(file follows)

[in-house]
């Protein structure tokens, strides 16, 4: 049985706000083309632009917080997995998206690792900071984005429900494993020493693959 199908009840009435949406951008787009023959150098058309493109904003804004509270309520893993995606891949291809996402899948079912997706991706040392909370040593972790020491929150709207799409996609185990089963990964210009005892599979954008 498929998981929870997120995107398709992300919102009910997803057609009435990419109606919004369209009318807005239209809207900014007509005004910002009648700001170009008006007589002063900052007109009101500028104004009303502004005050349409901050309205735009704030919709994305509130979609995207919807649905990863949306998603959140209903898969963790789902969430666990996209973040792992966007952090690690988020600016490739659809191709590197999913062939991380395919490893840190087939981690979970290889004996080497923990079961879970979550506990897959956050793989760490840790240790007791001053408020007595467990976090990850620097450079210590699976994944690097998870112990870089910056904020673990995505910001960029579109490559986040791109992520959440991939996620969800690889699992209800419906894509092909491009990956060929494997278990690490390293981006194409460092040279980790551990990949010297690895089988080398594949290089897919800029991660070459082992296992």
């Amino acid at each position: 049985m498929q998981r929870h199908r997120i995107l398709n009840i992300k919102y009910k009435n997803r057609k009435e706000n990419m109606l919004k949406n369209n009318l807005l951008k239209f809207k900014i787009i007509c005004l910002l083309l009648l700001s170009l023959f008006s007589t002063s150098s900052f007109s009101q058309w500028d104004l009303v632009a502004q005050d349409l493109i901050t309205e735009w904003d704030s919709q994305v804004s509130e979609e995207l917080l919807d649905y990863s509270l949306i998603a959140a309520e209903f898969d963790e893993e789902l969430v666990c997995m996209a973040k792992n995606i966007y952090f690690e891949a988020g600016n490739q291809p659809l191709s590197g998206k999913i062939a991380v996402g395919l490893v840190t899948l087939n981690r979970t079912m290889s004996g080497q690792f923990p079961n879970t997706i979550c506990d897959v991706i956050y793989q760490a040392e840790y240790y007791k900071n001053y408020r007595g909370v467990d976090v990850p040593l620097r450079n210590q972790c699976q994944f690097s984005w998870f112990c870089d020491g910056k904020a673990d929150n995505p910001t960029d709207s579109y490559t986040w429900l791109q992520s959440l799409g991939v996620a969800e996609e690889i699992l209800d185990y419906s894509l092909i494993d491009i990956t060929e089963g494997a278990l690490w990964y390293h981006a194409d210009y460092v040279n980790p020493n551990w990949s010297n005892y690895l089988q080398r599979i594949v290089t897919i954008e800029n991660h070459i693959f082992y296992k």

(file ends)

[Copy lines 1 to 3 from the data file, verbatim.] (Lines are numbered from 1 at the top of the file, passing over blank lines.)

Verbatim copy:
[in-house]
């Protein structure tokens, strides 16, 4: 049985706000083309632009917080997995998206690792900071984005429900494993020493693959 199908009840009435949406951008787009023959150098058309493109904003804004509270309520893993995606891949291809996402899948079912997706991706040392909370040593972790020491929150709207799409996609185990089963990964210009005892599979954008 498929998981929870997120995107398709992300919102009910997803057609009435990419109606919004369209009318807005239209809207900014007509005004910002009648700001170009008006007589002063900052007109009101500028104004009303502004005050349409901050309205735009704030919709994305509130979609995207919807649905990863949306998603959140209903898969963790789902969430666990996209973040792992966007952090690690988020600016490739659809191709590197999913062939991380395919490893840190087939981690979970290889004996080497923990079961879970979550506990897959956050793989760490840790240790007791001053408020007595467990976090990850620097450079210590699976994944690097998870112990870089910056904020673990995505910001960029579109490559986040791109992520959440991939996620969800690889699992209800419906894509092909491009990956060929494997278990690490390293981006194409460092040279980790551990990949010297690895089988080398594949290089897919800029991660070459082992296992």
């Amino acid at each position: 049985m498929q998981r929870h199908r997120i995107l398709n009840i992300k919102y009910k009435n997803r057609k009435e706000n990419m109606l919004k949406n369209n009318l807005l951008k239209f809207k900014i787009i007509c005004l910002l083309l009648l700001s170009l023959f008006s007589t002063s150098s900052f007109s009101q058309w500028d104004l009303v632009a502004q005050d349409l493109i901050t309205e735009w904003d704030s919709q994305v804004s509130e979609e995207l917080l919807d649905y990863s509270l949306i998603a959140a309520e209903f898969d963790e893993e789902l969430v666990c997995m996209a973040k792992n995606i966007y952090f690690e891949a988020g600016n490739q291809p659809l191709s590197g998206k999913i062939a991380v996402g395919l490893v840190t899948l087939n981690r979970t079912m290889s004996g080497q690792f923990p079961n879970t997706i979550c506990d897959v991706i956050y793989q760490a040392e840790y240790y007791k900071n001053y408020r007595g909370v467990d976090v990850p040593l620097r450079n210590q972790c699976q994944f690097s984005w998870f112990c870089d020491g910056k904020a673990d929150n995505p910001t960029d709207s579109y490559t986040w429900l791109q992520s959440l799409g991939v996620a969800e996609e690889i699992l209800d185990y419906s894509l092909i494993d491009i990956t060929e089963g494997a278990l690490w990964y390293h981006a194409d210009y460092v040279n980790p020493n551990w990949s010297n005892y690895l089988q080398r599979i594949v290089t897919i954008e800029n991660h070459i693959f082992y296992k």